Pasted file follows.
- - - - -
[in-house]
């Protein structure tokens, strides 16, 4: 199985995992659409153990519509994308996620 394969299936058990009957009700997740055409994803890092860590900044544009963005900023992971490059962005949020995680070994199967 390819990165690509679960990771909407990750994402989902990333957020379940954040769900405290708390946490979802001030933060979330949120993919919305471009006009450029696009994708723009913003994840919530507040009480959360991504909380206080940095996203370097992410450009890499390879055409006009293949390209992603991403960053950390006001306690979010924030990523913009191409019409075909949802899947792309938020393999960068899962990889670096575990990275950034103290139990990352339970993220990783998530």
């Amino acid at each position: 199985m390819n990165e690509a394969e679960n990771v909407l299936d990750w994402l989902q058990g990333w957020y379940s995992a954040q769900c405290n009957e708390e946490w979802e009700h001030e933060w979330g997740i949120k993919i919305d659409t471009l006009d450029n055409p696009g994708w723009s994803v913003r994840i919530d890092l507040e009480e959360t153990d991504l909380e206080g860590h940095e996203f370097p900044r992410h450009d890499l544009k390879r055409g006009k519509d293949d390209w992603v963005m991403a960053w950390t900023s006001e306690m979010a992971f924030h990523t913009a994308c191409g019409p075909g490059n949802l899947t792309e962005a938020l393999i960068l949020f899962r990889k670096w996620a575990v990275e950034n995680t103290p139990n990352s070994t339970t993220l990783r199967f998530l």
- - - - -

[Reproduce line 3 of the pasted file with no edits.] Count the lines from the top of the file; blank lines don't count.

């Amino acid at each position: 199985m390819n990165e690509a394969e679960n990771v909407l299936d990750w994402l989902q058990g990333w957020y379940s995992a954040q769900c405290n009957e708390e946490w979802e009700h001030e933060w979330g997740i949120k993919i919305d659409t471009l006009d450029n055409p696009g994708w723009s994803v913003r994840i919530d890092l507040e009480e959360t153990d991504l909380e206080g860590h940095e996203f370097p900044r992410h450009d890499l544009k390879r055409g006009k519509d293949d390209w992603v963005m991403a960053w950390t900023s006001e306690m979010a992971f924030h990523t913009a994308c191409g019409p075909g490059n949802l899947t792309e962005a938020l393999i960068l949020f899962r990889k670096w996620a575990v990275e950034n995680t103290p139990n990352s070994t339970t993220l990783r199967f998530l």